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International donors must not turn their backs on Rohingya refugees as food rations under threat – Save the Children

Save the Children has called on international donors not to turn their backs on Rohingya refugees living in camps in Bangladesh. 
17 February 2023

Save the Children has called on international donors not to turn their backs on Rohingya refugees living in camps in Bangladesh after the World Food Programme announced it was reducing food rations due to international government cuts. The WFP said it would cut monthly allowances for the first time in over five years on March 1, down to $10 per person from $12.

Onno Van Manen, Save the Children Country Director in Bangladesh, said:

“While the cost-of-living skyrockets in Bangladesh and across the world, Rohingya children and their families are at breaking point and need more support, not less. More than five years after 750,000 refugees arrived in Cox’s Bazar we are hearing reports of increasing hunger and malnutrition, as well as child marriage and child labour, at a time when parents have almost no opportunities to work, and families are increasingly risking their lives at sea to seek a life beyond their refugee camp.

“That the World Food Programme is being pushed to taking away nearly 20% of children's already very basic food intake is unconscionable. It’s not too late to change course. We urge donors to rethink their funding priorities so that we can prevent a hunger crisis that will lead more parents to make the tragic decision to push girls into early marriage or put their boys to work. That the international donor community is now turning its back on half a million Rohingya children and their families really shows the limits of its commitment to some of the most vulnerable people in the world.”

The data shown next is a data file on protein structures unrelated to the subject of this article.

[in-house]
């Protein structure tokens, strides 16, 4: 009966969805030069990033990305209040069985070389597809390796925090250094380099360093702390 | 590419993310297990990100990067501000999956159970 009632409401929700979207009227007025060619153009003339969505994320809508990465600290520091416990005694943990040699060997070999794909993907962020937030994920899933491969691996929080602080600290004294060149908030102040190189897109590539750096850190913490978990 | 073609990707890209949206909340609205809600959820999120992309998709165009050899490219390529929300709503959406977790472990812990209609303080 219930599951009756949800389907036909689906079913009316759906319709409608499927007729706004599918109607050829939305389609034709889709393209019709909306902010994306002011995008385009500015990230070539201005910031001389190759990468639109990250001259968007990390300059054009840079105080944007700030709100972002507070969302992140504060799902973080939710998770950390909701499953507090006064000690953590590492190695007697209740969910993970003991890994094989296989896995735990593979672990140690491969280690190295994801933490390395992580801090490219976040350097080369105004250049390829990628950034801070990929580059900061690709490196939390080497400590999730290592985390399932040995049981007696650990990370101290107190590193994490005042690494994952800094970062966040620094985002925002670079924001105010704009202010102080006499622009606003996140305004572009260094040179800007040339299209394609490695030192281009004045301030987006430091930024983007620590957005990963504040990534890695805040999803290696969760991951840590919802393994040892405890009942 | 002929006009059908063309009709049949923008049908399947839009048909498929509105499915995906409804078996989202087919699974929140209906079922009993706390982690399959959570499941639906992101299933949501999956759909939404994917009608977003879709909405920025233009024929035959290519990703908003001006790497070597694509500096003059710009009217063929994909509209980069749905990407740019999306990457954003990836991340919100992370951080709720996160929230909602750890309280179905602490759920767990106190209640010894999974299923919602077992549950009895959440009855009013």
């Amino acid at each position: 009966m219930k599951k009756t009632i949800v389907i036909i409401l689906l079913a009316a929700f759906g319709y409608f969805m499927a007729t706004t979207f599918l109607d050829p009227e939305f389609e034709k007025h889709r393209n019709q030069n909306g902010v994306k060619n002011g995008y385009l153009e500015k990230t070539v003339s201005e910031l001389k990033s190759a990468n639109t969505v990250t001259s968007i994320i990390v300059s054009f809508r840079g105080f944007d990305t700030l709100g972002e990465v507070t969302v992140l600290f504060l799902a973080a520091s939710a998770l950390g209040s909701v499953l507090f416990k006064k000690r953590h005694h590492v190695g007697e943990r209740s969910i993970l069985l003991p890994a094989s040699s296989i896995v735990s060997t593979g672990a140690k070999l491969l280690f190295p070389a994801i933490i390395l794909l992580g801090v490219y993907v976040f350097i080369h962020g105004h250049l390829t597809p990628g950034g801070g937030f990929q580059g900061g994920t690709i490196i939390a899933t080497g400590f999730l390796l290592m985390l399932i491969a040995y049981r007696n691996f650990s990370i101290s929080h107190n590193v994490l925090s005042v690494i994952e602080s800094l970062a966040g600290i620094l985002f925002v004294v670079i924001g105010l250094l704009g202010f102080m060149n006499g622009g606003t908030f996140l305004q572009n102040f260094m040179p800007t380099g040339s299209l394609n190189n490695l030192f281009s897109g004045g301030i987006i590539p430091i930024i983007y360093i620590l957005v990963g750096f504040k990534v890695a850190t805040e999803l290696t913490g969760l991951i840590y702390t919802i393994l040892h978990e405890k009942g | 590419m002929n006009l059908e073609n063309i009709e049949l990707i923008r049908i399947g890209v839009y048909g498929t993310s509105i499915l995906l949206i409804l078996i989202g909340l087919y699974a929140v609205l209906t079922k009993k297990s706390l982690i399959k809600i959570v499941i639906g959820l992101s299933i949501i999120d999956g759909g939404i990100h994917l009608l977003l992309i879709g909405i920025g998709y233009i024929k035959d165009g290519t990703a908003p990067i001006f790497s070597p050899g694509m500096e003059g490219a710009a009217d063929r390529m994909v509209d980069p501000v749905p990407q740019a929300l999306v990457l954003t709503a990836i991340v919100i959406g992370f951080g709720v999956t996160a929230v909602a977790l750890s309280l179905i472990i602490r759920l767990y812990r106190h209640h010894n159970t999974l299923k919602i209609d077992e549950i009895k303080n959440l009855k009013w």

MEDIA CONTACT: Mala Darmadi on 0425562113 or


Save the Children has been working in Cox’s Bazar since 2012 and increased activities significantly following the 2017 exodus of refugees to Bangladesh with programmes in education, health and nutrition, food, water, shelter and child protection services. For five years Save the Children worked in partnership with the World Food Programme delivering food assistance in Cox’s Bazar.

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